ACER published a guidance note to clarify the application of REMIT (EU Regulation on Wholesale Market Integrity and Transparency) within the context of the trading behaviours associated with layering and spoofing (Article 5). Layering and spoofing refers to the “issuing by a market participant of one large or multiple non-genuine orders to trade on one side of the order book, in order to enter into one or multiple transactions on the other side of the order book”.
The consequence of such practice is that on electronic gas and electricity exchanges, the order book for continuous trading displays anonymised bids. By issuing one or more non-genuine orders, a single market player can alter the order book and send misleading demand or price signals for wholesale energy products. These bids may also secure the price formation process of the wholesale energy product at an artificial level, undermining market integrity and confidence in market signals.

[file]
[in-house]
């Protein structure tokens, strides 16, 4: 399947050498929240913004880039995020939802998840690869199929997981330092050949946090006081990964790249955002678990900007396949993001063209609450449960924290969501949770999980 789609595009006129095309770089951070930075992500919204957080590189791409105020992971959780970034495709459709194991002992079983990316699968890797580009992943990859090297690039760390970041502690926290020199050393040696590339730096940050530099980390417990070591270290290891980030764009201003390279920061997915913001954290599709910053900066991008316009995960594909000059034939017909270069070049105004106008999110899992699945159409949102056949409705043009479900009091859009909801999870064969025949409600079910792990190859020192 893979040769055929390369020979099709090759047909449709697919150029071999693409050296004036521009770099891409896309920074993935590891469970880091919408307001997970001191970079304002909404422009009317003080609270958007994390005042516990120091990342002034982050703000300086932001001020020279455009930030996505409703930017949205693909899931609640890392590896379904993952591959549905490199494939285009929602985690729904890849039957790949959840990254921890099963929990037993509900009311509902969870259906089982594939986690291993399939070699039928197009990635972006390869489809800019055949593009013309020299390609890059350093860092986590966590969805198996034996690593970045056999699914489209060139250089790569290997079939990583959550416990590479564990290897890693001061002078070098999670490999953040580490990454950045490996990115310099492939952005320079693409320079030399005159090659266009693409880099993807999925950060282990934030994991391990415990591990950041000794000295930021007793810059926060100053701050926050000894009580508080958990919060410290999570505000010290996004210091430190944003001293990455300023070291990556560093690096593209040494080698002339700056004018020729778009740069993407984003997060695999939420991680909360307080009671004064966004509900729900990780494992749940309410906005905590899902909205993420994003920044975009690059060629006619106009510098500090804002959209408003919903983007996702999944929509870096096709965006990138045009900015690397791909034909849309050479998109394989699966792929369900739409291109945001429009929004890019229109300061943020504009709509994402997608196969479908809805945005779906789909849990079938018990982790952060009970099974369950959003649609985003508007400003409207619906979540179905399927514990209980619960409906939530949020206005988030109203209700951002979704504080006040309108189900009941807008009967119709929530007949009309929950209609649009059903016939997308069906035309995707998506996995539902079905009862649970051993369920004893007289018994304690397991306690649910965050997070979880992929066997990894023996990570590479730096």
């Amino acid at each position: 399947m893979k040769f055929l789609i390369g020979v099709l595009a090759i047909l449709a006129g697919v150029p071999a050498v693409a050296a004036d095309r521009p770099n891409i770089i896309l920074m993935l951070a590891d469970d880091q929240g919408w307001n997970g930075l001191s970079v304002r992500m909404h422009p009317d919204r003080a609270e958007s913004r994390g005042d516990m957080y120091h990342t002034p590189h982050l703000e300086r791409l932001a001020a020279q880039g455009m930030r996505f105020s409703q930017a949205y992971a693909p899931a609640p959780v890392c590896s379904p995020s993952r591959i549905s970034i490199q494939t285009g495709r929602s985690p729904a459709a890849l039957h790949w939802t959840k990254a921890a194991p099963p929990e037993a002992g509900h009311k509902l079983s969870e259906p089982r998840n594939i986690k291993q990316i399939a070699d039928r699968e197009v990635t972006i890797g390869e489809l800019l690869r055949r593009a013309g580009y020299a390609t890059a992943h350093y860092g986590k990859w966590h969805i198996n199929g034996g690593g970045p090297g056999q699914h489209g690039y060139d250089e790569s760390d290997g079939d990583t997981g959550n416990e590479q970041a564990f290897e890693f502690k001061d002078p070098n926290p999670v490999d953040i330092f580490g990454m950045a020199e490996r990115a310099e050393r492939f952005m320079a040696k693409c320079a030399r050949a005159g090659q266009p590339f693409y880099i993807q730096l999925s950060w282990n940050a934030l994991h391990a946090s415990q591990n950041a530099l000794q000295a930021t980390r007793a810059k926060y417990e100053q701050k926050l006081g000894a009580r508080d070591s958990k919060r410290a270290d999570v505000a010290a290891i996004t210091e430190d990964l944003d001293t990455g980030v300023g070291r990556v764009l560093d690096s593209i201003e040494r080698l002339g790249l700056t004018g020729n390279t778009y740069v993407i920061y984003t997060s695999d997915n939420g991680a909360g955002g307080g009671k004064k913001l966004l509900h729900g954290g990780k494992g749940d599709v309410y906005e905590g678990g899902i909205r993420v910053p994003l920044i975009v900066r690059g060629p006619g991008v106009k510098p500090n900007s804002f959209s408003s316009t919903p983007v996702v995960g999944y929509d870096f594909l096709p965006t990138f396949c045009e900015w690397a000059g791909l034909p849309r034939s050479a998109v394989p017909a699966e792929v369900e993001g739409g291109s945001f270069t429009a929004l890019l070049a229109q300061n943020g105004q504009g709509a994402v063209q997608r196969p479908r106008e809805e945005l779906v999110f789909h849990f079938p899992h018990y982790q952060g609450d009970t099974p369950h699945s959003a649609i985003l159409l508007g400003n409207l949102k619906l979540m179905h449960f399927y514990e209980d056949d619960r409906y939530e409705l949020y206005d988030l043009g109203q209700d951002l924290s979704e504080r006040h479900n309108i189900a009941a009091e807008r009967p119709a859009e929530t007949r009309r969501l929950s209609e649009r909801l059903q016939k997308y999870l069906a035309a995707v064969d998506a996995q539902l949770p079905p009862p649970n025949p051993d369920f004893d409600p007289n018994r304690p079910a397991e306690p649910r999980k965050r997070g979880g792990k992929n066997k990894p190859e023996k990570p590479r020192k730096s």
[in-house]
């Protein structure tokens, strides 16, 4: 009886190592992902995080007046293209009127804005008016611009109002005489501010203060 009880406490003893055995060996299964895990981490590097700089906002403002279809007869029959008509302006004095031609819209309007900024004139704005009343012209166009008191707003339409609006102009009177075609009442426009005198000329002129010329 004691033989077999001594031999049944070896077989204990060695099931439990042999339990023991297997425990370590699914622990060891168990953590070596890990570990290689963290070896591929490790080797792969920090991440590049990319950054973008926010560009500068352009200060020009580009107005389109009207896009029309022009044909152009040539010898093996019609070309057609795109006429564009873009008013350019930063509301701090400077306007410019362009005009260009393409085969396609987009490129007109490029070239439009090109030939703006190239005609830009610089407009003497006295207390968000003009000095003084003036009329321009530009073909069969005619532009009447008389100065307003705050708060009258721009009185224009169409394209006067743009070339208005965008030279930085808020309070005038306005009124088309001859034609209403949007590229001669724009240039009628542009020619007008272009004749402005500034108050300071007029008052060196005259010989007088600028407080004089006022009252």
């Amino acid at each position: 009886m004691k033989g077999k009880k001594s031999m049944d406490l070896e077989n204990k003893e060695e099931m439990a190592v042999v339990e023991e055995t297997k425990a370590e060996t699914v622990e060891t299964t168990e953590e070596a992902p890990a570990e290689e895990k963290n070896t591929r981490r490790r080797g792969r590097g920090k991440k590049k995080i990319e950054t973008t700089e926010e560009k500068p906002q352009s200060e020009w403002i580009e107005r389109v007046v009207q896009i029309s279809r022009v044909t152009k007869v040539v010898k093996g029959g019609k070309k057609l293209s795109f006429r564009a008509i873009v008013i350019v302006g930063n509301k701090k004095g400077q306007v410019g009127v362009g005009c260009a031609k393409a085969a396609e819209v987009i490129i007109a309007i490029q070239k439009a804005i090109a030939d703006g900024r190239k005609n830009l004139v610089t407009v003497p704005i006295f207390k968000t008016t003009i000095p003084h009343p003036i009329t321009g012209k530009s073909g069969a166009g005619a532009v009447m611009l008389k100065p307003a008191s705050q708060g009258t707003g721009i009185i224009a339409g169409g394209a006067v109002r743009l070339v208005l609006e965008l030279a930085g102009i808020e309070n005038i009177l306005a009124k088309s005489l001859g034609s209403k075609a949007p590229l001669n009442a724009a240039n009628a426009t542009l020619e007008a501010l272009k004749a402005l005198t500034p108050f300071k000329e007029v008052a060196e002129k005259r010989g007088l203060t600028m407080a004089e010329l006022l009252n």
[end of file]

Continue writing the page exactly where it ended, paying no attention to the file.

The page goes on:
Recent NRA Decisions on market abuse have highlighted the importance of detecting order-based manipulations. To this end, ACER has also issued guidance for the detection of non-genuine orders on wholesale markets. This is the third guidance note published by ACER on the issue of market abuse, following notes covering behaviours including transmission capacity hoarding and wash trades respectively.